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Personal Injury

Mixed news for accident victims in auto insurance reforms

Small savings on premiums can leave big deficits in care after an accident, says Toronto personal injury lawyer Gary Will.

As part of his first budget, Ontario’s Finance Minister Vic Fedeli recently unveiled “Putting Drivers First,” the provincial government’s plan for auto insurance reform.

“It starts with giving drivers more options when deciding which auto insurance coverage suits their needs, and gives them more control over their rates,” Fedeli said during his budget speech at Queen’s Park. “We will make it easier and faster for insurance companies to offer drivers new discounts and coverage options that were not previously available.”

But Will, managing partner of Will Davidson LLP, retains a healthy dose of skepticism about the proposed changes, saying that many of the budget measures accelerate an existing trend towards reducing premiums "but the trade-off is that you will not have adequate coverage and benefits when you really need help."

“The emphasis seems to be on finding ways to reduce premiums by allowing consumers to customize their policies,” he tells AdvocateDaily.com. “But the problem with letting people add additional coverage for an extra premium payment is that very few opt to do it.

“Until you’re in an accident, you never think you’re going to need that extra coverage, but for a $50 saving, you may not be doing yourself a favour if you ever need it,” says Will, who estimates that fewer than three per cent of his clients take advantage of existing optional coverage.

In fact, he says few accident victims are even aware that they had the option to boost their accident benefit coverage.

“Many brokers fail to explain the optional benefits, and they are going to have to improve in that regard,” Will says.

One legislative change proposed by Fedeli would allow drivers to opt for lower rates by providing details on their credit history. Committing to using preferred auto repair and health-care providers designated by insurers could also lead to reduced premiums under the changes.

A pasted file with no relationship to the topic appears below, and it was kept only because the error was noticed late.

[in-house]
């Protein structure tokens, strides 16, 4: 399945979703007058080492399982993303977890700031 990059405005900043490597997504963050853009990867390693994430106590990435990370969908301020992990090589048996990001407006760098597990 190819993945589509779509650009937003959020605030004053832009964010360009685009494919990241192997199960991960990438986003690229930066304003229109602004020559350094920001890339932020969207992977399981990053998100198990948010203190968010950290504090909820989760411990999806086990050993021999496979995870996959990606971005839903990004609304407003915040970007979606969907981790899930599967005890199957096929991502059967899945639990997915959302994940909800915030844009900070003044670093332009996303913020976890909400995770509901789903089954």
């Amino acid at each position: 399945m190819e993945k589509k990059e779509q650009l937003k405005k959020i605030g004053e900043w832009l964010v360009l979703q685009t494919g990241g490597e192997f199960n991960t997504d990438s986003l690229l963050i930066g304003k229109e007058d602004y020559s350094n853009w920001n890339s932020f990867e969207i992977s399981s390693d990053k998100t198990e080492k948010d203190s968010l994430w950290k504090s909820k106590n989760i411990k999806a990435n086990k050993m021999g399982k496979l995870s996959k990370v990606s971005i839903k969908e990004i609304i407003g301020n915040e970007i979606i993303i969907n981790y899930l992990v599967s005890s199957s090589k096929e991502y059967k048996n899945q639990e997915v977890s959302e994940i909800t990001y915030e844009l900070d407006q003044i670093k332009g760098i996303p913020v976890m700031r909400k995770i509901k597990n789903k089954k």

“Preferred auto repair shops are one thing, but if people blindly agree to a lower premium in return for attending an insurer’s preferred health-care provider, you have to wonder about the consequences,” Will says. “Is that provider going to be more interested in giving you the best care and treatment or saving the insurer money? I would say it’s the latter, which is a real problem.

“There’s an enormous conflict there, and we have to figure out some safeguards for consumers whose doctors say they require certain care, but the health-care provider selected by the insurer disagrees,” he says.

Despite his concerns, Will is unequivocal in his praise for the provincial government’s promise to restore the $2-million limit on benefits for catastrophically impaired accident victims under the Statutory Accident Benefits Schedule (SABS).

In June 2016, the combined limit for attendant care and medical rehabilitation services available under the SABS for those whose injuries were designated catastrophic was halved to $1 million, but the changes will restore the old limit.

“This is a great move and probably the first time in the last 30 years that a legislative change has occurred in favour of injured accident victims,” Will says.

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